It appears also that one of his descendants, Nicolo Zeno, born in 1515, when he was a boy, tore up the papers containing the narrative, the value of which he did not appreciate. When older, he realized their importance, collected the fragments, and from these and some documents which were intact constructed the narrative as it was given to the world. He also found in the palace a map, half mouldered by age, upon which the voyages were traced. He made a drawing of the map and restored the entire narrative as well as he could. The narrative of the Zeno brothers, however, offers difficulties of various kinds for historians as well as geographers. Besides the scanty knowledge of geography in the fourteenth century, we find another difficulty in the orthography of countries and names of persons, as they are written by a Southerner and pronounced by a Northerner. Besides this the reader is surprised to find the brothers Zeno using a style as bombastic and exaggerated as that of Don Quixote.

We shall now take up and endeavor to explain the names of persons, islands, and countries heretofore mentioned in this chapter.


The island of Frisland of the Zeno brothers is undoubtedly one of the Faroe Islands. The name Frisland must have been derived from Ferrisland, for thus the islands were called by English mariners. Upon the old maps we find the name written, Uresland and Vresland.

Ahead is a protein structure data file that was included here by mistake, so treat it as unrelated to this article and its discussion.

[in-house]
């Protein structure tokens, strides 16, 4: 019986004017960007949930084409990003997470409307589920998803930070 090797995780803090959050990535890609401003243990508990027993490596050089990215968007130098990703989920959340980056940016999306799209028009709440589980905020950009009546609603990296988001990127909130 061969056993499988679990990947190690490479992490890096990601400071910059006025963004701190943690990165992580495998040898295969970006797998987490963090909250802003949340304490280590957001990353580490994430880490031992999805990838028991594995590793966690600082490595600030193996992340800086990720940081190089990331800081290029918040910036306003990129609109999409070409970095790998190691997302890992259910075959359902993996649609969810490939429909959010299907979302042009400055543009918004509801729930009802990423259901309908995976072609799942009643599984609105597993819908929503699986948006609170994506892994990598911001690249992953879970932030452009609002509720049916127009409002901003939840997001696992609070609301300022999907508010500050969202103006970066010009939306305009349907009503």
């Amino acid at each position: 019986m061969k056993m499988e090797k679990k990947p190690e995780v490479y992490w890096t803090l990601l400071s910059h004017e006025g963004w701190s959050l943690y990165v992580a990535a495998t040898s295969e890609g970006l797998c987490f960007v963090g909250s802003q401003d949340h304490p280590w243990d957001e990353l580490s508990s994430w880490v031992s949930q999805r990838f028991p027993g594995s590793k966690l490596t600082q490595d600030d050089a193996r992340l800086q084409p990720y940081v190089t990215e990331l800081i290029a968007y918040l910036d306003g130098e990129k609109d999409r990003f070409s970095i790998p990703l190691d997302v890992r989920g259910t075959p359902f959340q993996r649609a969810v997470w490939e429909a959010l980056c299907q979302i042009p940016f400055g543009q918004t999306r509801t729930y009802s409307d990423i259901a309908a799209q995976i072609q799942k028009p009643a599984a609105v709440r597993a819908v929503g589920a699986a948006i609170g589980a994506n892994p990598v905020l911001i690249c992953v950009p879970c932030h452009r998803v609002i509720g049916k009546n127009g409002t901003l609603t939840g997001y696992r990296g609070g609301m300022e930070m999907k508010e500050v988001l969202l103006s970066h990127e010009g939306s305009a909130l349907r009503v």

In the year 1784 John Reinbold Forster, a prominent companion of Captain Cook, called attention to the fact that Zichmni was the equivalent among Southerners for Sinclair. Henry Sinclair was, at a time which is uncertain, the earl or prince of Orkney and Caithness, and the geographical, political, and historical circumstances agree in the identification of Sinclair as Zichmni. The principal facts are the following: The earldom of Henry Sinclair came into the family through the marriage of his father, Sir William Sinclair of Roslyn, with Isabella, daughter and heiress of Malise, Earl of Strathearn, Caithness, and Orkney.